Peter Pringle's America: A Manhattanite needs a horse

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MANHATTAN'S avenues are clogged daily by almost a million motor vehicles. They spew filth into the air, creating unbearable screechings and a variety of human ills, from hearing loss, dry mouth, dilated pupils, increased cholesterol levels, high blood pressure and learning disabilities, not to mention instant deaths and mutilations. So you might assume that the city elders do not have much time or inclination to talk about the problem of horses on the streets. But you would be wrong.

And at the venerable New York Times they have been writing as passionately and almost as often about the city's horses as they have about the homeless.

At issue is the horsedrawn carriage, a form of transportation as old as New York City. It creates only biodegradeable pollution and makes relatively little noise, and what noise it does produce is positively soothing in the irredeemably irritable world of the car.

In an island of quaintness on the edge of Central Park and just outside Mr Trump's Plaza Hotel there can be found, on any day, a couple of dozen horsedrawn carriages, their drivers decked out in funny hats and gaily coloured mufflers. To encounter such 19th- century artefacts amid the 20th- century nightmare that is Manhattan's traffic is to have renewed faith that not all of life must be a headlong gallop into new technologies. The horses and their carriages bring a moment of joy to tourists who take a trot around the park, and also to regular city dwellers out with their children for a Sunday afternoon stroll.

Apart from two cows that occasionally make an appearance in Union Square advertising bottled milk, the horses represent the only regular contact New Yorkers have with animals larger than dogs, unless they go to a zoo.

Why should these jolly drivers and their old mares not be left to ply their trade as they have been doing by law since 1625? Why should there not be a horse and carriage to raise the spirits of the weary Manhattanite at Grand Central station, Madison Square Gardens, Harlem and Wall Street?

These questions are exciting more local passion at the dinner table than murders, muggings, Mayor Giuliani's rambunctious small son, or the record snows of winter. In the horse and carriage debate there is something for everyone. Animal rights groups complain of cruelty, the city's two power lobbies, the Metropolitan Transportation Authority and the Transport Workers' Union, complain of traffic hazards and unregulated fares. Ethnic fervour boils over. The Irish, who own and operate the horses, complain they are being discriminated against, as do the Greeks, the Latinos and the Israelis who make up the contingent of drivers and stable boys.

In its editorials the Times paints a pitiful picture of great animal misery. The horses, poor things, tend to drop dead in high summer from heat exhaustion, get cramps, and sometimes bolt down Broadway. To be a horse in Manhattan is to be under a death sentence, say the animal rights people. Once shackled between the shafts of a modern-day New York buggy, a horse rarely lives beyond five months, and is then cut up into dog meat.

In 1989 the city voted wisely and humanely to regulate the hours the horses could work and the places they could go, which pretty much confined them to the park. But since then, swayed by the pro-horse and carriage lobby, the city elders have twice attempted to weaken those regulations and let the market determine the limits of the carriage operations.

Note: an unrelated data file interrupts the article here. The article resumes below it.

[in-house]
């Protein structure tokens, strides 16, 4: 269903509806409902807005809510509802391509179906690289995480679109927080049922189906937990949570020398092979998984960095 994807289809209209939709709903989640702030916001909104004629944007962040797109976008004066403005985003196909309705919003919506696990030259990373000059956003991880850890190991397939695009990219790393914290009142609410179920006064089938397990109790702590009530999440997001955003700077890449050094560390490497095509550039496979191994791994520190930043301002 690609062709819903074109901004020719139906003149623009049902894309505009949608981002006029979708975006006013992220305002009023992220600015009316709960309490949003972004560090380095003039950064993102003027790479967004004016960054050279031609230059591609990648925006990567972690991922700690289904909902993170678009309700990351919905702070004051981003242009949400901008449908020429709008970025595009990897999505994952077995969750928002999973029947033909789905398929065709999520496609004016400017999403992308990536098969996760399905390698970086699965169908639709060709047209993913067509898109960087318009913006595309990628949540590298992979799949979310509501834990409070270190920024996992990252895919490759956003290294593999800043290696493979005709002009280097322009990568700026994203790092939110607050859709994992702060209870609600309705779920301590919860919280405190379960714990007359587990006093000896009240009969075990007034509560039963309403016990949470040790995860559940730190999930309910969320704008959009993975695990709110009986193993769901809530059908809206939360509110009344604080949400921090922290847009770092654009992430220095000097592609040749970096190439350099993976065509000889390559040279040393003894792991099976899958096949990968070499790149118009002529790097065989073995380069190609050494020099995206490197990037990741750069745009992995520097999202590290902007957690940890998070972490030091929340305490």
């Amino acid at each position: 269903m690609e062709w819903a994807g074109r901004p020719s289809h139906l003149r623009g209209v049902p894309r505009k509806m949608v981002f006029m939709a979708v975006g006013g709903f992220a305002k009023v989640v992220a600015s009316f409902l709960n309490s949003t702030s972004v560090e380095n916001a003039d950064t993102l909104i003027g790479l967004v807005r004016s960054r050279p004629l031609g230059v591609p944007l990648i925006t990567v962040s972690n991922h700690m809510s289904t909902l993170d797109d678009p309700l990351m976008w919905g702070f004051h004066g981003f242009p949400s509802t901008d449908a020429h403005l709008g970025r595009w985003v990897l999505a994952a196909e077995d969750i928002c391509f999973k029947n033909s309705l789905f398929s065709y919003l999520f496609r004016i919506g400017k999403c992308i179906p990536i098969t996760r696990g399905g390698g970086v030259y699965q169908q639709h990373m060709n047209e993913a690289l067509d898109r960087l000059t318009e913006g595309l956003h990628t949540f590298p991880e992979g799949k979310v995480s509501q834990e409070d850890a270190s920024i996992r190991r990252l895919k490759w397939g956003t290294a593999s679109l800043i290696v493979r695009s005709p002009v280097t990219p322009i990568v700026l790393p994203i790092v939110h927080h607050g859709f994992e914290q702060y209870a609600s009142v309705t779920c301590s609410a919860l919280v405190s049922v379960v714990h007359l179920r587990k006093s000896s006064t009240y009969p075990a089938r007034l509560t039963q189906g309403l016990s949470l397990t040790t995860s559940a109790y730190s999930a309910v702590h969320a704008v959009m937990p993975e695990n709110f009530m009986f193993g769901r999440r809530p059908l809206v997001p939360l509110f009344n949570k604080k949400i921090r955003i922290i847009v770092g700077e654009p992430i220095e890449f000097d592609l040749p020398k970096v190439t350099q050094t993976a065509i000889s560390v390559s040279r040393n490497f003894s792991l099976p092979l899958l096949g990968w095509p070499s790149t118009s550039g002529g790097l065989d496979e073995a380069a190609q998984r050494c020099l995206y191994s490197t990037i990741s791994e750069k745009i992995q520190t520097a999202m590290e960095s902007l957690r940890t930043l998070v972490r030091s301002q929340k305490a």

Who are these lobbyists, one wonders? I called the chairman of the city council's transportation committee, Noach Dear. He wants to increase the horses' working week from 56 to 70 hours and let them roam where business beckons, but he strongly denies ulterior motives.

'Hey, look,' he said, on the phone from Brooklyn, 'I'm not one of those who believes you shouldn't eat meat, but I do believe that people come before animals. The carriage owners came to me and I want to help them. They are not my constituents. They cannot help me in any election. I just thought it was the right thing to do. This is discrimination, pure and simple, and being an Orthodox Jew I know what discrimination is all about.

'You know how many horse- drawn carriages there are in the entire metropolitan area? Only 68. Have you seen the editorials in the New York Times? I can't believe it. There are people dying in the streets and all those editorials. If these animal rights people would only put their energies into fighting hunger and crime, we would have a lot better life in this city.'

Another committee member, an animal lover, was equally worked up. 'Mr Dear is an idiot, it is well known,' this person, who didn't want to be named, said outright. 'Do you know how many dogs and cats are killed in the animal pounds of New York every year? 42,000. Enough dying already.'

Manhattan's animal madness is not confined to Central Park, or to horses, of course. Recently, a man whose golden retriever died after suffering heat stroke in the cargo of an aeroplane was told by a local judge he could not sue for anguish and loss of companionship. Dogs are luggage, the judge ruled.

'Beg your pardon?' cried the Daily News. 'Has a garment bag ever brought you your slippers? Has a tote bag ever scared off a burglar? Can suitcases roll over and greet you warmly?' And has a horse ever been known to prefer trotting down Fifth Avenue in the rush hour to galloping in a meadow? In a reasonable society there would be a regulation that kills off neither the trade nor the horses. But then, this is New York.